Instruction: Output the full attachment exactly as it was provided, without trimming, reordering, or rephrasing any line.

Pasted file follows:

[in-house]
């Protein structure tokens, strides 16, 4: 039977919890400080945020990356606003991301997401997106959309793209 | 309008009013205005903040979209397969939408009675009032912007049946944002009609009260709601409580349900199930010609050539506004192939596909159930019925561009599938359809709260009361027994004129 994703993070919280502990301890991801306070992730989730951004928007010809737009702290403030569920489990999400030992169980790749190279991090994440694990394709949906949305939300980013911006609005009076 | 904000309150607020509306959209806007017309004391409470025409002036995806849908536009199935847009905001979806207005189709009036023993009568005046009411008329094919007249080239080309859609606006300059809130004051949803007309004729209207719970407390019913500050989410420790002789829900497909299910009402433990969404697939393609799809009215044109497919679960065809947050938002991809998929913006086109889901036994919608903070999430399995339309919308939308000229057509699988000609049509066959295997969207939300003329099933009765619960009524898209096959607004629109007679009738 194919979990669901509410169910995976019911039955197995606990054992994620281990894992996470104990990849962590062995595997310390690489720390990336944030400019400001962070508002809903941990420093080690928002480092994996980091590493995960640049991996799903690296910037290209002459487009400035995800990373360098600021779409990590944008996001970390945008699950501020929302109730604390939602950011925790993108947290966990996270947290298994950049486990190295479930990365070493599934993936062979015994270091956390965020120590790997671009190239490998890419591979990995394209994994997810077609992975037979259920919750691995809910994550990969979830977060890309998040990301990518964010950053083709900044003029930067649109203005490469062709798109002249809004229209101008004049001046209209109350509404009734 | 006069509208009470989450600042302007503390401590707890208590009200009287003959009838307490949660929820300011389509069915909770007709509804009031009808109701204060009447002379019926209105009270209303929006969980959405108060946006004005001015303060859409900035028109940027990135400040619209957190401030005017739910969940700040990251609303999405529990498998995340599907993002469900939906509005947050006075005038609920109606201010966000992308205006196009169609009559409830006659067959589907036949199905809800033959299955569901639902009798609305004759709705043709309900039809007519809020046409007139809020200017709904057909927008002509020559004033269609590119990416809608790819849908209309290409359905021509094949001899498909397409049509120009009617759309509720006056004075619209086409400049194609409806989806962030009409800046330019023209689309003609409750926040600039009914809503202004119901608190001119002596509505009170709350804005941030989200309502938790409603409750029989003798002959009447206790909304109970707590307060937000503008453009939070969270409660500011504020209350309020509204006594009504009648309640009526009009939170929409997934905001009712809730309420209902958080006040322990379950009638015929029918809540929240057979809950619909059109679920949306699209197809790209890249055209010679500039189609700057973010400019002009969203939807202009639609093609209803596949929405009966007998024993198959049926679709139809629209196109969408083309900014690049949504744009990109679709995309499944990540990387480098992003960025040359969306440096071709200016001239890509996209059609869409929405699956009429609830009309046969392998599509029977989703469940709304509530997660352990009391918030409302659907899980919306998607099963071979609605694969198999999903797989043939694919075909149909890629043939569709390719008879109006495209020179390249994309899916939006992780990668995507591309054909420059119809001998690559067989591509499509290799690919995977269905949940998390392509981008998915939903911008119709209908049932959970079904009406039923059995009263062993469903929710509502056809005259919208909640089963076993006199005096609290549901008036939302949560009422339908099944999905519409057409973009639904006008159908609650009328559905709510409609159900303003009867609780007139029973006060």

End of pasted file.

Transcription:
[in-house]
């Protein structure tokens, strides 16, 4: 039977919890400080945020990356606003991301997401997106959309793209 | 309008009013205005903040979209397969939408009675009032912007049946944002009609009260709601409580349900199930010609050539506004192939596909159930019925561009599938359809709260009361027994004129 994703993070919280502990301890991801306070992730989730951004928007010809737009702290403030569920489990999400030992169980790749190279991090994440694990394709949906949305939300980013911006609005009076 | 904000309150607020509306959209806007017309004391409470025409002036995806849908536009199935847009905001979806207005189709009036023993009568005046009411008329094919007249080239080309859609606006300059809130004051949803007309004729209207719970407390019913500050989410420790002789829900497909299910009402433990969404697939393609799809009215044109497919679960065809947050938002991809998929913006086109889901036994919608903070999430399995339309919308939308000229057509699988000609049509066959295997969207939300003329099933009765619960009524898209096959607004629109007679009738 194919979990669901509410169910995976019911039955197995606990054992994620281990894992996470104990990849962590062995595997310390690489720390990336944030400019400001962070508002809903941990420093080690928002480092994996980091590493995960640049991996799903690296910037290209002459487009400035995800990373360098600021779409990590944008996001970390945008699950501020929302109730604390939602950011925790993108947290966990996270947290298994950049486990190295479930990365070493599934993936062979015994270091956390965020120590790997671009190239490998890419591979990995394209994994997810077609992975037979259920919750691995809910994550990969979830977060890309998040990301990518964010950053083709900044003029930067649109203005490469062709798109002249809004229209101008004049001046209209109350509404009734 | 006069509208009470989450600042302007503390401590707890208590009200009287003959009838307490949660929820300011389509069915909770007709509804009031009808109701204060009447002379019926209105009270209303929006969980959405108060946006004005001015303060859409900035028109940027990135400040619209957190401030005017739910969940700040990251609303999405529990498998995340599907993002469900939906509005947050006075005038609920109606201010966000992308205006196009169609009559409830006659067959589907036949199905809800033959299955569901639902009798609305004759709705043709309900039809007519809020046409007139809020200017709904057909927008002509020559004033269609590119990416809608790819849908209309290409359905021509094949001899498909397409049509120009009617759309509720006056004075619209086409400049194609409806989806962030009409800046330019023209689309003609409750926040600039009914809503202004119901608190001119002596509505009170709350804005941030989200309502938790409603409750029989003798002959009447206790909304109970707590307060937000503008453009939070969270409660500011504020209350309020509204006594009504009648309640009526009009939170929409997934905001009712809730309420209902958080006040322990379950009638015929029918809540929240057979809950619909059109679920949306699209197809790209890249055209010679500039189609700057973010400019002009969203939807202009639609093609209803596949929405009966007998024993198959049926679709139809629209196109969408083309900014690049949504744009990109679709995309499944990540990387480098992003960025040359969306440096071709200016001239890509996209059609869409929405699956009429609830009309046969392998599509029977989703469940709304509530997660352990009391918030409302659907899980919306998607099963071979609605694969198999999903797989043939694919075909149909890629043939569709390719008879109006495209020179390249994309899916939006992780990668995507591309054909420059119809001998690559067989591509499509290799690919995977269905949940998390392509981008998915939903911008119709209908049932959970079904009406039923059995009263062993469903929710509502056809005259919208909640089963076993006199005096609290549901008036939302949560009422339908099944999905519409057409973009639904006008159908609650009328559905709510409609159900303003009867609780007139029973006060």